Kananan says that rather than the listener initiating conversations with the kids, he should make himself more approachable by always smiling, remembering to greet them properly and maybe even talking about things like his favorite movies and other interests. This way the kids might feel more open to talking to him, too. Meimei adds that it’s not good to attempt talking to them too much either, and not talking to them just because it’s your job, but because you sincerely want to. “If you try too hard,” Meimei says, “they’re going to be able to tell you’re just trying to suck up to them.“
Fan letter #2: The listener says they had a lot of fun at S/mileage’s Budokan concert, and mentions especially how they thought it’d be just filled with laughs what with the “internal conflict” video and pro wrestling… until it led to the opening of Tachiagaaru which made them cry. Plus, seeing how Rinapuu began to cry made the listener cry even harder — for this, the listener calls S/mileage “unfair.” (Meimei: “eeeeh?!“) The listener asks what the hosts think was the most memorable part of the concert.
Meimei, too, thought Tachiagaaru was the most memorable part and notes that Rinapuu did indeed start crying during it. Meimei says it’s usually her who cries during concerts, but she actually didn’t do so even once at Budokan: somehow seeing Rinapuu crying made her feel like she had to stay strong and “protect” the other members. Kananan says that she felt like she’d start crying, too, if she saw Rinapuu’s tears, so she made herself look the other way.
For her most memorable part of the concert, Kananan names Please Miniskirt Postwoman. While Tachiagaaru was still relatively simple, she thought Miniskirt’s dance was really hard. She says it has all kinds of difficult steps, everyone has a different choreography, etc. She had such trouble with it at their first lessons for it that her manager got so angry at her, he threatened that he “didn’t know what would happen if she doesn’t do better by next time.” Kananan, too, realized how bad she was which made her feel anxious. Back then she was still commuting between Tokyo and Osaka, so she’d always use her long shinkansen trips to memorize the dances, too. All these hardships she had to go through in learning the dance make Please Miniskirt Postwoman the most important and memorable song for her.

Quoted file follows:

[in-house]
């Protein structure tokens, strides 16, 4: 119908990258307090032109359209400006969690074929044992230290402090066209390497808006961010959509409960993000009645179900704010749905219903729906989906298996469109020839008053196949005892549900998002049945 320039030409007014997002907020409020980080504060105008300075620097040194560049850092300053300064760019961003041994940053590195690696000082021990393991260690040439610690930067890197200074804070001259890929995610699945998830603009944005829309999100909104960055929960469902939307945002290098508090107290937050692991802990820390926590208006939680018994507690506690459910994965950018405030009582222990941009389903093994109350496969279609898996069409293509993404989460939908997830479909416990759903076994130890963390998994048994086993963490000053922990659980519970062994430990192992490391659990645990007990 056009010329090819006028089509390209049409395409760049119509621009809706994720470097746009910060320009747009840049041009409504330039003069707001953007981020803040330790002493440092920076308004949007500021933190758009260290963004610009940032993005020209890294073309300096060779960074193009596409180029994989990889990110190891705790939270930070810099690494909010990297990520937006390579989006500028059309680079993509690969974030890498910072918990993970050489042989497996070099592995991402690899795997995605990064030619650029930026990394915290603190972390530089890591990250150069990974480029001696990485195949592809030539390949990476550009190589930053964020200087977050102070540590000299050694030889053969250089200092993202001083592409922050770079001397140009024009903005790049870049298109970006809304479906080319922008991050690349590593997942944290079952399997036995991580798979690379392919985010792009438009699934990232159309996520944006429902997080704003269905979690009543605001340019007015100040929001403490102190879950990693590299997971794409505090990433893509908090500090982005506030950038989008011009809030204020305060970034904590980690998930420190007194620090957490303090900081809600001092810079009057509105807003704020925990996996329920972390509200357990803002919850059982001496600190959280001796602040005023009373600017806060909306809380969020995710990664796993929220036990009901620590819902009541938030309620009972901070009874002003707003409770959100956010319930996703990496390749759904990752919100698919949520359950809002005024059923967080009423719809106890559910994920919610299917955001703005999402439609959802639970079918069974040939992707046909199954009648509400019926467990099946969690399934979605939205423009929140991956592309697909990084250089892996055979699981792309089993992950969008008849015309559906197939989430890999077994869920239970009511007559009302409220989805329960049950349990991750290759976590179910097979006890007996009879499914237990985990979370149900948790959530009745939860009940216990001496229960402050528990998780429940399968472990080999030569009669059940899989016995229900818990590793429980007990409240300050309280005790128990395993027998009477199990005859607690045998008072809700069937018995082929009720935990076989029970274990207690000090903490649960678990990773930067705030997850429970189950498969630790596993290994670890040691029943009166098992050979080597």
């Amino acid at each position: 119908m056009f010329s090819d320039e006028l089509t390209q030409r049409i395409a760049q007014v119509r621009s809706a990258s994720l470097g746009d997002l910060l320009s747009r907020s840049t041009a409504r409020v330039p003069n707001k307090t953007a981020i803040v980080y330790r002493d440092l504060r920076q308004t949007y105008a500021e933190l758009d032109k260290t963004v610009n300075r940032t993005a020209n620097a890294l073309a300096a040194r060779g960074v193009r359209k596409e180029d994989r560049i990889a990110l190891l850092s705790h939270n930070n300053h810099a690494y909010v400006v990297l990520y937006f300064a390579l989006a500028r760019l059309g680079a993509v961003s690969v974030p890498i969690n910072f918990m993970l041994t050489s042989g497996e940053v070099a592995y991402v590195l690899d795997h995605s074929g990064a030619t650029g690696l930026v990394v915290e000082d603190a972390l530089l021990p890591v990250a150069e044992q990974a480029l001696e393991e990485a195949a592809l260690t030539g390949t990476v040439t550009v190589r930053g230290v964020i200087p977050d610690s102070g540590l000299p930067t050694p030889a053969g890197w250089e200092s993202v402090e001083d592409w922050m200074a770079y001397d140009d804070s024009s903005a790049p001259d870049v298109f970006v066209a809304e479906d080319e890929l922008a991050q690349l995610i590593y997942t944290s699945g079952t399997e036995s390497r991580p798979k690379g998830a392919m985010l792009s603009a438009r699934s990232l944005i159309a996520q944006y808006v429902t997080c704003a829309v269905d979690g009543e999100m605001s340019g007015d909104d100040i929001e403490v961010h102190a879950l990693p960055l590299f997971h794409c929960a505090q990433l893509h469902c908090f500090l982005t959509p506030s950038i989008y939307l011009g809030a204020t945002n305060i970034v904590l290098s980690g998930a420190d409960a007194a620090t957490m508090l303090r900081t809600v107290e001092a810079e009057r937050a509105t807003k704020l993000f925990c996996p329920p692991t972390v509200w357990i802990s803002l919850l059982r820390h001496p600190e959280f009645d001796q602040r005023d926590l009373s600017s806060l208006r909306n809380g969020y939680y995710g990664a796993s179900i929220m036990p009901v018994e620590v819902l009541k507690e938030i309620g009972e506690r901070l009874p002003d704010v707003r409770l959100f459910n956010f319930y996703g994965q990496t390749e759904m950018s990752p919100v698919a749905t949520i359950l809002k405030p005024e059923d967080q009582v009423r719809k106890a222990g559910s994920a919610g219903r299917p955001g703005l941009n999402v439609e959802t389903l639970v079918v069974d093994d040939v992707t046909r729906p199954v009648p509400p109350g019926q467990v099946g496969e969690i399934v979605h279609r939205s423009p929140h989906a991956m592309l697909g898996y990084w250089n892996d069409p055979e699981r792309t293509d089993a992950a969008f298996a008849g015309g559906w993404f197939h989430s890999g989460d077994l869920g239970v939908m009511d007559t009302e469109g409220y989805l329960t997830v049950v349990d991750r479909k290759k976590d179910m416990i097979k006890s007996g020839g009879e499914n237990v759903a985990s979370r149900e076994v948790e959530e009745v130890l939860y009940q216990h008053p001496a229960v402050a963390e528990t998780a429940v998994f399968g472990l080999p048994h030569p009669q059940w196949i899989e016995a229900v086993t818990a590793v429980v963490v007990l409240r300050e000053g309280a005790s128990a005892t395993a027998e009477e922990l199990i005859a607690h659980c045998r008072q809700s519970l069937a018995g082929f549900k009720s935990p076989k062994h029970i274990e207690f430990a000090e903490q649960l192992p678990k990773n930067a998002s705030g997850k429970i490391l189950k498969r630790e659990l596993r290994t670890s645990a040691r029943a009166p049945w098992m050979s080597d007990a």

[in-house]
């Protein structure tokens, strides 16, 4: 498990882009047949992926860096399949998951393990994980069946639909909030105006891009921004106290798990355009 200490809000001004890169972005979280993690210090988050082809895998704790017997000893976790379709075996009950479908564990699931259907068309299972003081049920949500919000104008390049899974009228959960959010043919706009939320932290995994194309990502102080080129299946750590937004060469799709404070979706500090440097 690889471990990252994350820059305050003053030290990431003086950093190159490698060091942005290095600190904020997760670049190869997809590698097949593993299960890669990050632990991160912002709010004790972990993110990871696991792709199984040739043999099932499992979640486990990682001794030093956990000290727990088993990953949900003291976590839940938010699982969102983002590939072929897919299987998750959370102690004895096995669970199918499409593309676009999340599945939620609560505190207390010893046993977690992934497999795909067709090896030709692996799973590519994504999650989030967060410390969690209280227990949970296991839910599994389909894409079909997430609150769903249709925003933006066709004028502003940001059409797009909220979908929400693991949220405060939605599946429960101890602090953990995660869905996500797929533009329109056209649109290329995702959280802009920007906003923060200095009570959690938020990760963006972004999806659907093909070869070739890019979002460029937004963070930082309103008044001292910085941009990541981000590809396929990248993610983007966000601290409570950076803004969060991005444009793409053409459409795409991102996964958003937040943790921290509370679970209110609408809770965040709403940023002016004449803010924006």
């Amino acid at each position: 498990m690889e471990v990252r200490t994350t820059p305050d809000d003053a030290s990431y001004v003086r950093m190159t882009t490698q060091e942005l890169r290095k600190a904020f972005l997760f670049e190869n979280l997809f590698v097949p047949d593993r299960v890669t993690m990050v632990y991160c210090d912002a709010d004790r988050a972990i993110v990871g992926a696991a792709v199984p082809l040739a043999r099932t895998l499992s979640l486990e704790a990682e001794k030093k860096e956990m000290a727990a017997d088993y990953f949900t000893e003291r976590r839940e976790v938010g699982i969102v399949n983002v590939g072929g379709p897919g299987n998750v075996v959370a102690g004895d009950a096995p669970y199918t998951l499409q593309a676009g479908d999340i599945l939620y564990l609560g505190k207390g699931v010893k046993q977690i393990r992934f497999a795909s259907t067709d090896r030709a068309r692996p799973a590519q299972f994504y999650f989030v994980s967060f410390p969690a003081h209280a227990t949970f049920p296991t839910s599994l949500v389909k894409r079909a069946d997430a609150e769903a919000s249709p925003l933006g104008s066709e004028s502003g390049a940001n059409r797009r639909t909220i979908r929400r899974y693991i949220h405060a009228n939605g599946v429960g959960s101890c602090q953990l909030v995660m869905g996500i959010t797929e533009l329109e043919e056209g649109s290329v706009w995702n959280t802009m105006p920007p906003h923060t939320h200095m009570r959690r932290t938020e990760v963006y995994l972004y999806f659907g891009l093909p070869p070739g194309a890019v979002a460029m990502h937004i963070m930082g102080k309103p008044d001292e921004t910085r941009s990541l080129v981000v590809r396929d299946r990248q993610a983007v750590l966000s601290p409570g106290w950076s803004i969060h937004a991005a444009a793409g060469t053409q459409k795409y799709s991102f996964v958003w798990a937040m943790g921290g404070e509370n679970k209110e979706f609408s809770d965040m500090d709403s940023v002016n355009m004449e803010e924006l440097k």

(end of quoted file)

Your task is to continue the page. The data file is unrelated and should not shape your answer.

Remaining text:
Meimei: I want to see The Grand Budapesrrstfflro… Hotel!
Kananan: …And with that, good night.
Henkka: I’m pleased to announce that Hello! Pro Radio has found another great addition to its ranks! Lurkette will be in charge of summaries of future episodes SS1422 starting from the very next one (which is going up right after this one.) Do yourself a favor and also check out Lurkette’s various H!P translations (including great interviews and threads from 2ch) on her H!O blog!